The whole purpose of building a sunroom as an addition to your home is to create a room with plenty of natural sunlight. This light acts both as decoration and as a heating source for the room, so it’s important to plan out your sunroom windows before the builders begin their work.
When thinking about the types of sunroom window you want to have, you need to think about what your sunroom’s main purpose will be. For example, if it’s mainly as a gateway to a garden, you’ll want bigger, longer windows that slide open, while a sunroom that you’re intending to use as a home office will want smaller windows to give you more wall space. The main types of window include:
- Fixed – fixed windows don’t open, and may not sound useful. However, they can be utilized up high near the ceiling to add additional light without having to worry about opening or closing them.
- Hung and double-hung – these are traditional windows that open out or in, or in the case of double-hung windows, both ways. Choose these for better ventilation options.
- Sliding – in a place where you’re more exposed to wind or you’re short on room, sliding windows save space and don’t get blown around. They slide across each other which means that you’ll only ever be able to open half at a time.
- Bay – finally, if you’re really looking to extend your home, put a bay window on one side of your sunroom. These curve out from the walls and make for fantastic reading nooks or just simply places to watch the world go by.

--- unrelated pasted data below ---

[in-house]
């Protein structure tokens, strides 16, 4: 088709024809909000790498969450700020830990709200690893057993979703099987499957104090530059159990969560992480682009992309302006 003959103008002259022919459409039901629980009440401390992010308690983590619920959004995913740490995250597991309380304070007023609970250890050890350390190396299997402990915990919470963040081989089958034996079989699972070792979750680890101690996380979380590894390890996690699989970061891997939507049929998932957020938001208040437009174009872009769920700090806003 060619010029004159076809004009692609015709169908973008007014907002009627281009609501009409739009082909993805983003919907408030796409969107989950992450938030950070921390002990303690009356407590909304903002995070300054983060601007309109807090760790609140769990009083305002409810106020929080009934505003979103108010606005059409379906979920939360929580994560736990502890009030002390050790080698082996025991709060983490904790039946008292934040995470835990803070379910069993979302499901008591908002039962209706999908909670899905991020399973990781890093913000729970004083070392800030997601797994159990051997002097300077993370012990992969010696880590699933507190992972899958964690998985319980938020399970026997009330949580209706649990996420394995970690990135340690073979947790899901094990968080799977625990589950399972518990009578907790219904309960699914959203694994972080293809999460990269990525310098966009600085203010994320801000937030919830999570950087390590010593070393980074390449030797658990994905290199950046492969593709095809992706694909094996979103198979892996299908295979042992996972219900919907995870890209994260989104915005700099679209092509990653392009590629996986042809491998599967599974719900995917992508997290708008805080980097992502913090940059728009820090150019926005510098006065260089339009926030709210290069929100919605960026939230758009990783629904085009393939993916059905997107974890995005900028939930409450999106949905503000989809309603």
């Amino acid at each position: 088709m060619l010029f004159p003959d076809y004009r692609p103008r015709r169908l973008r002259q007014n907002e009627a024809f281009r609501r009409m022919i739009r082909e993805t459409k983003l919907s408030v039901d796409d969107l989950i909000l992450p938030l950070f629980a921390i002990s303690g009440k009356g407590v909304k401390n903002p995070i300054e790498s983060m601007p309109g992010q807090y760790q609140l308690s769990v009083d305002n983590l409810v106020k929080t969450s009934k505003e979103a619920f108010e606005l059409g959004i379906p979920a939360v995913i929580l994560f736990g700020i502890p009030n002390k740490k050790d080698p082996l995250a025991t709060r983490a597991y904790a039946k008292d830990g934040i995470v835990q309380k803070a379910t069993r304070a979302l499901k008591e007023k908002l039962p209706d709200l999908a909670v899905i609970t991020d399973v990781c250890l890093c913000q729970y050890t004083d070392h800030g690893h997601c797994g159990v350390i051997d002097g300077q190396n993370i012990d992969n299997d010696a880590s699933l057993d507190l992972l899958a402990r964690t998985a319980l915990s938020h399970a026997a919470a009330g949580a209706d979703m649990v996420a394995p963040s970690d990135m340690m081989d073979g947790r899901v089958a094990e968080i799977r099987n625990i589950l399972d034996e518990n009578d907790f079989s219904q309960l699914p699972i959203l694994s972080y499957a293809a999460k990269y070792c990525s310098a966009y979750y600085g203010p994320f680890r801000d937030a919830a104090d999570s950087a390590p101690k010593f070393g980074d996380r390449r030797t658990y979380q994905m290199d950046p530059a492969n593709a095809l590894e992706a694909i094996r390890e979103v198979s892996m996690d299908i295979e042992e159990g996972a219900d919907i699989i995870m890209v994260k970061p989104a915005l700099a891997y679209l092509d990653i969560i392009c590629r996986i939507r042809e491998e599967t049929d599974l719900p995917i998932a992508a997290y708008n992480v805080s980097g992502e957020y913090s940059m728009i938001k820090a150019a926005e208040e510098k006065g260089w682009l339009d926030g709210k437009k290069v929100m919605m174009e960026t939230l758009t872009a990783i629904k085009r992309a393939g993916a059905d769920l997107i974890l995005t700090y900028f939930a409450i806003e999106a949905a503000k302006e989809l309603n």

Once you’ve chosen your window type, you need to think about what will actually go inside the frame. Here, it’s a rule of the more layers the better, but also that the more layers you have, the more expensive each window will be. Look out for these options:
- Double glazed – as the name implies, this is two layers of glass with a slight gap in between. The outside layer absorbs the cold, while the inside layer reflects heat back in, making it more energy efficient than a single pane of glass.
- Triple glazed – like double glazed windows, but with a third pane in the middle. This creates two pockets of air instead of just one, and this double barrier acts like another layer of insulation.
- Gas filled – you can buy double or triple glazed windows that are filled with inert noble gases such as argon or krypton. These are non-poisonous, and are better at retaining and releasing than regular air.
Whatever your sunroom window choice, you should always look out for ones that have a Low-E coating. This special layer is applied to the internal side of the glass and allows light and heat in, but not back out. It should be transparent so the view through your sunroom windows isn’t altered, but you can also buy a tinted version if you’re worried about sun glare. In either case, ask for a Low-E coating to be applied to all of your sunroom windows.